Born in Paris in 1905, but of Polish origins, Pierre Klossowski (and his brother Balthazar – the painter Balthus) grew up in a household where artists like Monet, Bonnard and Derain were frequent visitors. The poet Rai...展开ner Maria Rilke was an intimate friend of his mother and through him Klossowski became a protégé of André Gide.
As a writer, translator, philosopher and artist, he was an man of extraordinary erudition, possessed of a wide-ranging, trenchant intellect, who used both words and drawings to give form to his inner visions, steeped in mysticism and eroticism. Pierre Klossowski wrote full length volumes on the Marquis de Sade and Friedrich Nietzsche, essays on literary and philosophical figures, five novels and he participated in most issues of George Bataille's review Acéphale in the late 1930s. In his later years most of his work consisted of large drawings based on scenes from his novels.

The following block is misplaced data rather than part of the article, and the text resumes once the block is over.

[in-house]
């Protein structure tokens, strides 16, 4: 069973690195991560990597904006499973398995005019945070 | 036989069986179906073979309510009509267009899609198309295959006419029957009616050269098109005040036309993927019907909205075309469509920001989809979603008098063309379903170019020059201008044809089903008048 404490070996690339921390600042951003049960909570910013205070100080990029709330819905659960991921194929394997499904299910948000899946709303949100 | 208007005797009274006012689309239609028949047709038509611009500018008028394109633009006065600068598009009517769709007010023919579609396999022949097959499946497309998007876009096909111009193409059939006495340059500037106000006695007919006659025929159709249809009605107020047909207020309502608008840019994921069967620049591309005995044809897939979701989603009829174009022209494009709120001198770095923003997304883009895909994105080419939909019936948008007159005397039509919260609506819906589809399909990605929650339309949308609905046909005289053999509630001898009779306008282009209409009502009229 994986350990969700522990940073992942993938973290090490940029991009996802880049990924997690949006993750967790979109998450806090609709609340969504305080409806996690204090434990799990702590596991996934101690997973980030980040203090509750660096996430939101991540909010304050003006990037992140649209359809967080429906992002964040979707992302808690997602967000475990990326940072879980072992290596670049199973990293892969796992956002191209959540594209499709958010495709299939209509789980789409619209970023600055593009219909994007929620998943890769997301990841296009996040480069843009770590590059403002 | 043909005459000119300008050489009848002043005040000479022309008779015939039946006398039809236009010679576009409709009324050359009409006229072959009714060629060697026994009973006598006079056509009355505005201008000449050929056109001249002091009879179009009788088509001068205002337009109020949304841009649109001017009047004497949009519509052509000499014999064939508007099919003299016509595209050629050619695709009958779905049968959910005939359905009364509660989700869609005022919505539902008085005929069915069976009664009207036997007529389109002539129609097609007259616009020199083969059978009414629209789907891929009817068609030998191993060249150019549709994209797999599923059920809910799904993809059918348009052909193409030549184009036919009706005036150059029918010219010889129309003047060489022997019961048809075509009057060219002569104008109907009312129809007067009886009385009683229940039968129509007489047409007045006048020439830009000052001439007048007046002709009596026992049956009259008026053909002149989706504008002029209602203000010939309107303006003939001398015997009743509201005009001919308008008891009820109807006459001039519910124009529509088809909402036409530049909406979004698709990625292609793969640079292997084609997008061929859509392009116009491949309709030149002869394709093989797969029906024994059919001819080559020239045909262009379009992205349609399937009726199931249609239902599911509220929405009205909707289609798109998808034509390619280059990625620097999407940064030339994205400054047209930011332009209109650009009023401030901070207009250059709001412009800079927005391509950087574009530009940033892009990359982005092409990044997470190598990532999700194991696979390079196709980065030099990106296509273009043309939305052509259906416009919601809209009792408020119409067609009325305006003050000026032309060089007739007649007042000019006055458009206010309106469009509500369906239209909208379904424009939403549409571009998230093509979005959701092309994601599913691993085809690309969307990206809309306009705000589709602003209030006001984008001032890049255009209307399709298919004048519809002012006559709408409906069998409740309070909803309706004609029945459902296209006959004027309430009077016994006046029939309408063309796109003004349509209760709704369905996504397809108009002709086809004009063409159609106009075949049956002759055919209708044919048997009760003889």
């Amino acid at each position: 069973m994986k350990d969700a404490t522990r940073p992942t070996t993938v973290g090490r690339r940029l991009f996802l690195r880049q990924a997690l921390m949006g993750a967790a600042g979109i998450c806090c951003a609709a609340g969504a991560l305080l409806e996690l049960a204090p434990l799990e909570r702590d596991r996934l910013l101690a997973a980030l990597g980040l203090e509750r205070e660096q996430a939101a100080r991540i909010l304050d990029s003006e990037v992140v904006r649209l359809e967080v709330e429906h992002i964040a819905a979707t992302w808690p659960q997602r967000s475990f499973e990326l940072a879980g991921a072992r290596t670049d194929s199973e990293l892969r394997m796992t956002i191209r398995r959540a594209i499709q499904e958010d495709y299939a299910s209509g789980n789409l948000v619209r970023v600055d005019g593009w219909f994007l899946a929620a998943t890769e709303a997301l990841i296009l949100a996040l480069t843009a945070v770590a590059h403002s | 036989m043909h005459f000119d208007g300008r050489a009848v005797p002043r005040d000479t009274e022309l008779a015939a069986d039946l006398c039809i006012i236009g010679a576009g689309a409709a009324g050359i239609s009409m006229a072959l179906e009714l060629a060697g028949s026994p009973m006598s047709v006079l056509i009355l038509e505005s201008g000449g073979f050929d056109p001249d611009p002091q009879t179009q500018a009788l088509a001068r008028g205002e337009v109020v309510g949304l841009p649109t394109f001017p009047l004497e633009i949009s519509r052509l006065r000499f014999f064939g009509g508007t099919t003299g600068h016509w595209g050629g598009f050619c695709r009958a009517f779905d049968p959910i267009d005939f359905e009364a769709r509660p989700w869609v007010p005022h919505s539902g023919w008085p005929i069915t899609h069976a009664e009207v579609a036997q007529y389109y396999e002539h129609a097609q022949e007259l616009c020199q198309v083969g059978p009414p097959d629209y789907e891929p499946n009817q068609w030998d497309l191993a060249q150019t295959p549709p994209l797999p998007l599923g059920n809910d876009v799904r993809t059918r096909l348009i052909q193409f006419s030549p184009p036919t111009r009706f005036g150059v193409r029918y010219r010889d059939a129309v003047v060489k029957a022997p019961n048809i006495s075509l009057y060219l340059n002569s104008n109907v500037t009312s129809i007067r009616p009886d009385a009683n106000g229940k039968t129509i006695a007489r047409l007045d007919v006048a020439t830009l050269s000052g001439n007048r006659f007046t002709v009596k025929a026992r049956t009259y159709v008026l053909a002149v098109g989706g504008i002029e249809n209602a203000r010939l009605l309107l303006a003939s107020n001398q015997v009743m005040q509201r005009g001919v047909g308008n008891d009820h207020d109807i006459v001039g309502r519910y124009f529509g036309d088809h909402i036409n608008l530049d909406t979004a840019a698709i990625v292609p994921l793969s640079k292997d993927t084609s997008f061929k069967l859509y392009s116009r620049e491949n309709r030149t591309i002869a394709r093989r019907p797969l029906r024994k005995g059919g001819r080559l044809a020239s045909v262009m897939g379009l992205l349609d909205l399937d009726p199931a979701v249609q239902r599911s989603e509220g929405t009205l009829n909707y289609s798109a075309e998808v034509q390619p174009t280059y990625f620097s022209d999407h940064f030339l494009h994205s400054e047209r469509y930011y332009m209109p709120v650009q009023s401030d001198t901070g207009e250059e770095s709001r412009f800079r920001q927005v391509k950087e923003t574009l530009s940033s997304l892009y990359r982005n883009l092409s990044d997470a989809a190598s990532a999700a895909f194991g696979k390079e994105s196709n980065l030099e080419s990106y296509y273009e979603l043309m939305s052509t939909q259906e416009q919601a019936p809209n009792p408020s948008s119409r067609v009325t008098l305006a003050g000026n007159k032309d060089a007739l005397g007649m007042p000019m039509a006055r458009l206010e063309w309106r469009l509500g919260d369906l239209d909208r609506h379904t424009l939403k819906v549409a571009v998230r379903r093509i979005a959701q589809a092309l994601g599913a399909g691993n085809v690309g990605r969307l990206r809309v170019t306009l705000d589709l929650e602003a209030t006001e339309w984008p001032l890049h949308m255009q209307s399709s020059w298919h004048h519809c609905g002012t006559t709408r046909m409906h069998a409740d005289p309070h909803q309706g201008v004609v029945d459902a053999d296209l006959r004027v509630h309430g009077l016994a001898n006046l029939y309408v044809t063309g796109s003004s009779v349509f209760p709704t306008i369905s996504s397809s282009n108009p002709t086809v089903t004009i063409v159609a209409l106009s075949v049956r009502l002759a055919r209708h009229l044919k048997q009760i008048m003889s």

This exploration of his work centres on footage shot with Klossowski at his apartment and studio in Paris in 1996. His wife Denise Morin-Sinclair, whom he married in 1947, also contributes to the film. The model for the all-pervasive mythicised woman in his life and work, Denise became ‘Roberte’, the central character in Klossowski’s trilogy of novels Les Lois de l’hospitalité.
Extracts from Pierre Zucca’s film Roberte, ce soir are included in this portrait, just as scenes from Raoul Ruiz' adaption of L’Hypothèse du tableau volé. Backgrounds on his work and life are given by writer and critic Alain Jouffroy and Klossowski’s biographer Alain Arnaud. Klossowski died in August 2001.